The first surprise was that a user could switch terminal connections between local computers connected to the IMP simply by issuing a command to the IMP. Most terminal traffic never accessed the Subnet but stayed within host IMPs. (See Diagram 4.5 - Intra-IMP Traffic.) Easily switching a terminal connection between local computers was a great benefit to those needed access to multiple computers and reflected the need that would a decade later give rise to networking.

Diagram 4.5  - Intra-IMP Traffic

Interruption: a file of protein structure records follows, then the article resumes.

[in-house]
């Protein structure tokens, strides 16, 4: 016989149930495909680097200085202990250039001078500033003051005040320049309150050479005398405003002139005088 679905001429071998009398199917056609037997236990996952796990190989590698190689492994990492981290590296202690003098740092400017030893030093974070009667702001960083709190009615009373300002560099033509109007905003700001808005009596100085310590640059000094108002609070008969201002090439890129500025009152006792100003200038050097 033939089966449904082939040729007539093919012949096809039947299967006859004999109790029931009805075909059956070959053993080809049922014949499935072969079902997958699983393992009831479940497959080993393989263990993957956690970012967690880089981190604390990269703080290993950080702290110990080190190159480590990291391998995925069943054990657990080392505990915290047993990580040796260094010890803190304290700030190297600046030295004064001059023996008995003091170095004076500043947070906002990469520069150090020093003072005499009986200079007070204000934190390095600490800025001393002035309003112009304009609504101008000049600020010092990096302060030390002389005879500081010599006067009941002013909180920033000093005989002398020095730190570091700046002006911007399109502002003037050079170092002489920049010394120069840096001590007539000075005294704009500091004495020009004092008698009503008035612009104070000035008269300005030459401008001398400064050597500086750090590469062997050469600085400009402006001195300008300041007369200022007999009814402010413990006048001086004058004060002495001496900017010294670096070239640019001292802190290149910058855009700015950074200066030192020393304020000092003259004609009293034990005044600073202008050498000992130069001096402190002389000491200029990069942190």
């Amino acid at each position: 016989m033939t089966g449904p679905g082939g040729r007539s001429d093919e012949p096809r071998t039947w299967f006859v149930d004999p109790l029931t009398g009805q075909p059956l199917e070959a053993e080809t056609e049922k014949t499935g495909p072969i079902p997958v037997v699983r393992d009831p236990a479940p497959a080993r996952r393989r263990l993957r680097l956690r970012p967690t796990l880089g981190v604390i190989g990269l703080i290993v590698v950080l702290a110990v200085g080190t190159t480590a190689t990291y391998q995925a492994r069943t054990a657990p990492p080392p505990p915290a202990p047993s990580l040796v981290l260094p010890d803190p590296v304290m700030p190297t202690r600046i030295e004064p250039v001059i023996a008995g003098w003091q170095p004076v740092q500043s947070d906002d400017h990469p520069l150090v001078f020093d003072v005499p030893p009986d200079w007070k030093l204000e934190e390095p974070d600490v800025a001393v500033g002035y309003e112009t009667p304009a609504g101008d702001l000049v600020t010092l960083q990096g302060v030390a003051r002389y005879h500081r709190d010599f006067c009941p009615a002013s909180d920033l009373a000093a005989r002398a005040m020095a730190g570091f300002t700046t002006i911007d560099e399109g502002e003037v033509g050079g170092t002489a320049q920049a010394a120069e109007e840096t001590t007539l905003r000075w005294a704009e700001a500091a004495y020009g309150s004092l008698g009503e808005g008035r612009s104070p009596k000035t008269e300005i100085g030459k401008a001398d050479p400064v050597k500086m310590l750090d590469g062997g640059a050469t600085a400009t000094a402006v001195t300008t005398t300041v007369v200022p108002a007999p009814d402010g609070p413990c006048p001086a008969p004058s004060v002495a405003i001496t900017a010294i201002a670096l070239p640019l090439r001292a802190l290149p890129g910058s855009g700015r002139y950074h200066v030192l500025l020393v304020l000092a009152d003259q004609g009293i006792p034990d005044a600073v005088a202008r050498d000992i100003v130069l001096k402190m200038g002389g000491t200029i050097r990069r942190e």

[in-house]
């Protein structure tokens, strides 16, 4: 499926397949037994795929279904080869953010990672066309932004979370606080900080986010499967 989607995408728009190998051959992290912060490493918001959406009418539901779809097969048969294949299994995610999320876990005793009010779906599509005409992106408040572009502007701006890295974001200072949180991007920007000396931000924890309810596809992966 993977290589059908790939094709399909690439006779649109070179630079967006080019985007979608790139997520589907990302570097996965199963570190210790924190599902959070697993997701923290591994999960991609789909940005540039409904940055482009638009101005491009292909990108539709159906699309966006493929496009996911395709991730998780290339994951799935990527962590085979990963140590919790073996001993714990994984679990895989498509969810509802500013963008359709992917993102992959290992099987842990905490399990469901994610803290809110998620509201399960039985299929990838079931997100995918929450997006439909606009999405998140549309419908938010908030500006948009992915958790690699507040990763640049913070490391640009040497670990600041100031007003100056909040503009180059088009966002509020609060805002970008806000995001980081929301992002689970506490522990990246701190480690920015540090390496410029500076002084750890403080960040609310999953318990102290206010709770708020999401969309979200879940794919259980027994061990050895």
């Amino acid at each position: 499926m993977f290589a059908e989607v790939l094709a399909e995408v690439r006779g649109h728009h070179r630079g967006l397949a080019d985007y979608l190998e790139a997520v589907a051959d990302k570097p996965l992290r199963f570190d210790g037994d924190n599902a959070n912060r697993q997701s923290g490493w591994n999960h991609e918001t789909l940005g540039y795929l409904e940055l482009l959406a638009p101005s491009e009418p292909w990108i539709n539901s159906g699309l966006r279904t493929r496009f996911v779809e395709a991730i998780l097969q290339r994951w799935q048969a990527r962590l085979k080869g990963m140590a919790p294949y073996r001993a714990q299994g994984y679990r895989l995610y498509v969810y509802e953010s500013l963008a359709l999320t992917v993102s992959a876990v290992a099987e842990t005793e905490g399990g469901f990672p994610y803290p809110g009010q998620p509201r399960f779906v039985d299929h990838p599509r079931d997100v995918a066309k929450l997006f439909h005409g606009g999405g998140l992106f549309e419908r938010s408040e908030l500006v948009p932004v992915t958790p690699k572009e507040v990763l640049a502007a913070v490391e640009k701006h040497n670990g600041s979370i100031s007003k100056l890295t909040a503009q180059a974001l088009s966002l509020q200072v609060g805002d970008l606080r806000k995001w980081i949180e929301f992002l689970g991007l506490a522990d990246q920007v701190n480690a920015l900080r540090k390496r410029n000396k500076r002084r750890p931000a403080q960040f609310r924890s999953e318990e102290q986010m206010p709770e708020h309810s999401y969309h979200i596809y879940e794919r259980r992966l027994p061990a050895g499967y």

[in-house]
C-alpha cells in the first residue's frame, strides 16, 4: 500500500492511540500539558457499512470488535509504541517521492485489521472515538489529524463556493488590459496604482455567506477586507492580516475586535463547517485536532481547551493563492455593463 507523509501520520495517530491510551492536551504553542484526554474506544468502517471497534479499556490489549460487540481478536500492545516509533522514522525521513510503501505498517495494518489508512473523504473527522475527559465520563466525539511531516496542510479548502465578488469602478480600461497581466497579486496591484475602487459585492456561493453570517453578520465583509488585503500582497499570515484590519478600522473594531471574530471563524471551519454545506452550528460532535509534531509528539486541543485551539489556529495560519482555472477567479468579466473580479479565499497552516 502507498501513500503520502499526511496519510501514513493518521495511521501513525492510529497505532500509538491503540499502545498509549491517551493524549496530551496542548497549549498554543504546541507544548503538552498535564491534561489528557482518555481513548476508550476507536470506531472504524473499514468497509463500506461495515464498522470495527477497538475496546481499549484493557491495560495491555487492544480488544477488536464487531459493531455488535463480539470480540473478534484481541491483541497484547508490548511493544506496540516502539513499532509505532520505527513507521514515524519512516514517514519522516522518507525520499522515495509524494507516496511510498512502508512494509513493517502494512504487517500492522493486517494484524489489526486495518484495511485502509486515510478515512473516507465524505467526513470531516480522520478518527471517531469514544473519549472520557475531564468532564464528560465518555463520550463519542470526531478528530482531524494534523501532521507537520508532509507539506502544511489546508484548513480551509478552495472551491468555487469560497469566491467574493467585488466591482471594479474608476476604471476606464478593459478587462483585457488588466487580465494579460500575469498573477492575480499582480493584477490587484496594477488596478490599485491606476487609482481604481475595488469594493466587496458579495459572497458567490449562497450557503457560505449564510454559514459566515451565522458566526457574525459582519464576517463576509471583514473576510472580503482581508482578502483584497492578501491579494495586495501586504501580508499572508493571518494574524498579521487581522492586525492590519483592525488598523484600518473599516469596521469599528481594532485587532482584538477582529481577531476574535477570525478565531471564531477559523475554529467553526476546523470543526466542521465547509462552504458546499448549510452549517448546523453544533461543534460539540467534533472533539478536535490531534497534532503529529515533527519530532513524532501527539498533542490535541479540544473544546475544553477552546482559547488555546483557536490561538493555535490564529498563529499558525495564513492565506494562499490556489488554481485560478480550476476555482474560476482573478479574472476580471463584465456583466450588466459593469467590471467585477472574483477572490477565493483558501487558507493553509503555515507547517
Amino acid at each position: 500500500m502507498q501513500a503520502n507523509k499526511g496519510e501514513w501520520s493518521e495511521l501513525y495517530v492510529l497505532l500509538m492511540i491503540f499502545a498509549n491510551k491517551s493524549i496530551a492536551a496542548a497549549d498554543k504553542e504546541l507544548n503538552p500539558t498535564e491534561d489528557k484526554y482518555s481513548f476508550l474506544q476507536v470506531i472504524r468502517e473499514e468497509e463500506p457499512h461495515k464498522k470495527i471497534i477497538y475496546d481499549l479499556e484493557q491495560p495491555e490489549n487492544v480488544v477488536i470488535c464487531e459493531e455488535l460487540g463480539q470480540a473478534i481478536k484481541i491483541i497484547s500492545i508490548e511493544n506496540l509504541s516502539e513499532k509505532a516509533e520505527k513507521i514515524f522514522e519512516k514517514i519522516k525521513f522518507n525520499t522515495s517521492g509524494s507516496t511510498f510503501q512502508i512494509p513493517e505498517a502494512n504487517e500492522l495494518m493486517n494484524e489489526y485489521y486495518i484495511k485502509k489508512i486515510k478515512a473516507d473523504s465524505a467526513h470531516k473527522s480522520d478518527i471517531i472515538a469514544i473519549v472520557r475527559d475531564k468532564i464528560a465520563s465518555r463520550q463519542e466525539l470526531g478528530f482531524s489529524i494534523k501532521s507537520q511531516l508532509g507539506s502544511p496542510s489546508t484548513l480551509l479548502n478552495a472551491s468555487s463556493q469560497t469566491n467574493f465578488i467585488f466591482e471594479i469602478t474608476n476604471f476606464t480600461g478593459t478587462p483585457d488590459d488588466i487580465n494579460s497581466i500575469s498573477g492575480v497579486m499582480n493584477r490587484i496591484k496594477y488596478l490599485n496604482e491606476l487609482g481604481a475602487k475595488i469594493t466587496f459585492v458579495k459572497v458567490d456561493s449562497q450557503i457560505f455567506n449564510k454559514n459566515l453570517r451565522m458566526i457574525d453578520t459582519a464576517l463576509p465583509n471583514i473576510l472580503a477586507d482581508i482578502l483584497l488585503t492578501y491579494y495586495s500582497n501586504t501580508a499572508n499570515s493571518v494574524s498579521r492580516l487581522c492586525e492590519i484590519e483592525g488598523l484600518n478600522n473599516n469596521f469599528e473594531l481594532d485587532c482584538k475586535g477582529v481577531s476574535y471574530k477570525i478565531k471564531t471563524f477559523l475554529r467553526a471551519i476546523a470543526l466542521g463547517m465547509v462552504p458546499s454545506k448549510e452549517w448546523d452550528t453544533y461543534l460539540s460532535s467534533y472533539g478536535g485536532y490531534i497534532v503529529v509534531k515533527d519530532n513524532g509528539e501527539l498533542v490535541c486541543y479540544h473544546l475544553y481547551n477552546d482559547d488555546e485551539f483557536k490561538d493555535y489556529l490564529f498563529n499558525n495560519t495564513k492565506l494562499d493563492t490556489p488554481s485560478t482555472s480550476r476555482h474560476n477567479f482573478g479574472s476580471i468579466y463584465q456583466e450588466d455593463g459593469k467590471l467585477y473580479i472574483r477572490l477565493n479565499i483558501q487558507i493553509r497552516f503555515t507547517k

A second surprise was that network users were not frustrated by the lack of functionality; for that is all they wanted - terminal access to remote computers. Roberts remembers:

"What I had first expected was that traffic would be computer to computer; it would be transfer of software, the remote use of software, the interaction between machines -- that people would be on their own machine doing something and they would need another machine for cycles of something. But it turned out that most people just used the network as an individual terminal on the other machine as a remote terminal. The concept of distributed computing was a future concept in a lot of respects, and the short term need was for a much better communication system to get people to their remote computers."